Screening for Cervical Cancer

The cervix is the lowest part of the uterus, opening into the vagina. Fortunately, cervical cancer incidence has decreased by 75% in the last 50 year in developed countries due to screening programs and HPV vaccination. Of women diagnosed with cervical cancer, more than half have not had appropriate pap smear screening, including 25% who never had a pap and 10% who didn’t have a pap in the last 5 years. Cervical cancer usually doesn’t have any symptoms and early cancers definitely don’t have any symptoms, leaving screening to be an important factor in preventing this type of cancer from progressing.

A pap– Papanicolaou (pap is way easier to say) – smear is when the doctor takes a small scraping of the cervix to test for cancerous or precancerous cells. Most people use the term pap smear to include the whole exam, which is often called a “well woman exam” or previously an “annual exam.” This includes a reproductive history, breast exam, pap smear and internal vaginal exam.

Every woman should start getting pap smears at age 21. Most women should have a pap smear every 3 years. This has changed from what many women were used to having as an annual exam, but who can object to spacing these out! Some insurances have started to pay for human papillomavirus (HPV) cotesting with the pap smear in women over age 30, which extends the need for a pap smear to every 5 years. Not all insurers are paying for this yet, and some insurers are actually requiring pap smears for screening more frequently than that, so don’t be surprised if your physician asks you to come in for your screening.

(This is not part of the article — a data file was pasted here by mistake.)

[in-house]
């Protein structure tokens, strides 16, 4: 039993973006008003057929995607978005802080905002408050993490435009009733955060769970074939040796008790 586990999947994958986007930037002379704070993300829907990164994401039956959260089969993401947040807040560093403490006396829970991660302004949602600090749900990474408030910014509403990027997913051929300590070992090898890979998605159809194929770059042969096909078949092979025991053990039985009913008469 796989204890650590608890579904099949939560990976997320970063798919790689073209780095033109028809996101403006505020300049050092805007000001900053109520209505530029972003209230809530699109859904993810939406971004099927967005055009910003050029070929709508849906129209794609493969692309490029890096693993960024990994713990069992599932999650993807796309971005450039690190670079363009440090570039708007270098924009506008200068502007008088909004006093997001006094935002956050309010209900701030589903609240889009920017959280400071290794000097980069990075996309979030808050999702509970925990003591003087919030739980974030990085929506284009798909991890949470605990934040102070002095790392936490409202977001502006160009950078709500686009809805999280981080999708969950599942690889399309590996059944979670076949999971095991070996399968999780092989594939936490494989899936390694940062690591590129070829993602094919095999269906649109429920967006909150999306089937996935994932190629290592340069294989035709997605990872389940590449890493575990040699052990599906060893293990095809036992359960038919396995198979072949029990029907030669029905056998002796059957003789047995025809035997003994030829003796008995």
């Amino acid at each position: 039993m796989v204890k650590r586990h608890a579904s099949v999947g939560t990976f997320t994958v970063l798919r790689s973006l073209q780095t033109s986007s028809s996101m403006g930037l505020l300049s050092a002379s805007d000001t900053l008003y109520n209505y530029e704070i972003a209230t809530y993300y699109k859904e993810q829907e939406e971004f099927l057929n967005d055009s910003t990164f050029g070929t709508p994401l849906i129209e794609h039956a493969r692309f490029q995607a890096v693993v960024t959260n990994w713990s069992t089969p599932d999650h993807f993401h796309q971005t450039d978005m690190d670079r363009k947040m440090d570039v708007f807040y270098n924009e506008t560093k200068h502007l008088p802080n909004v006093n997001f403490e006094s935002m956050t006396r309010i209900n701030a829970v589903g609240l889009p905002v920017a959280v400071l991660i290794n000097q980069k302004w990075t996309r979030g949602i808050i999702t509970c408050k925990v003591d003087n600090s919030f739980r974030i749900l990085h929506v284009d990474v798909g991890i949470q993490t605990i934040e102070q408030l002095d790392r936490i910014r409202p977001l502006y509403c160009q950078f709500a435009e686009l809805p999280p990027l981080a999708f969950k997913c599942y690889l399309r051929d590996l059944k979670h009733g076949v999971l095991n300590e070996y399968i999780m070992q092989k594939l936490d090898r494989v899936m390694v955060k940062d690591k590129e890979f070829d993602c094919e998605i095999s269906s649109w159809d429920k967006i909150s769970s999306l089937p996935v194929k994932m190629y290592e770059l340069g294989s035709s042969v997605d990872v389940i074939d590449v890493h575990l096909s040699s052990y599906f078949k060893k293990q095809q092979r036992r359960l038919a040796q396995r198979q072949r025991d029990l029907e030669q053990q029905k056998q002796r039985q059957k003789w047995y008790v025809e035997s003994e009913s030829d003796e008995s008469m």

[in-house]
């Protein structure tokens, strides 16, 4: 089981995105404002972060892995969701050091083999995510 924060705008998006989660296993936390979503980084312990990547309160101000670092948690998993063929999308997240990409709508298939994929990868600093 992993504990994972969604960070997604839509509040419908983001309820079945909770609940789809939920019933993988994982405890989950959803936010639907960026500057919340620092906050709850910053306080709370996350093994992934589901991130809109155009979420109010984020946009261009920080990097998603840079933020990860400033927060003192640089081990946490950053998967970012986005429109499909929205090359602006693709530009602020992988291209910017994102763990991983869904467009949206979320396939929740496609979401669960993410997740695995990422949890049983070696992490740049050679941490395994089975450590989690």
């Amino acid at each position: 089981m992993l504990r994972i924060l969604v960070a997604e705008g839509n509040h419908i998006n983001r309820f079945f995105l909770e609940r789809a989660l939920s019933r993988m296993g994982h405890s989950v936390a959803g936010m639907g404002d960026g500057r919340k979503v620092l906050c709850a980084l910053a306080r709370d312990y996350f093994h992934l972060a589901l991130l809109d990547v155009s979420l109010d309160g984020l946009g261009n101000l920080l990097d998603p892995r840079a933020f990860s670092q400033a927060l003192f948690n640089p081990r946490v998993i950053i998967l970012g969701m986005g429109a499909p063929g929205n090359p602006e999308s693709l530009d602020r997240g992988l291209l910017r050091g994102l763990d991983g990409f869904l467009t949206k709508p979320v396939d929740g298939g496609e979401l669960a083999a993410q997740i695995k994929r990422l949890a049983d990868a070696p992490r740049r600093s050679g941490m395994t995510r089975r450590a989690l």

We don’t routinely test for HPV in women under age 30 because there are a higher number of HPV infections in this age group that the body can clear on its own, and testing can lead to unnecessary cervical biopsies. However, if a pap smear comes back abnormal, an HPV test is also run. We just don’t test for HPV independent of an abnormal pap smear.

If a pap smear comes back abnormal, you may require additional testing with colposcopy. Some primary care physicians do this procedure, but not all and a referral to a gynecologist may be required. A colposcope is used to magnify the cervix to look for abnormal areas and biopsies are taken of any concerning spots. In addition, the inside of the cervix, the endocervical canal, is usually scraped to obtain samples to test for abnormal cells as well.

Pap smears have greatly reduced mortality from cervical cancer and can detect early changes before they turn into cancer. This ten minute exam could save your life. You can spare 10 minutes every 3 years. Make sure your pap smear is up to date.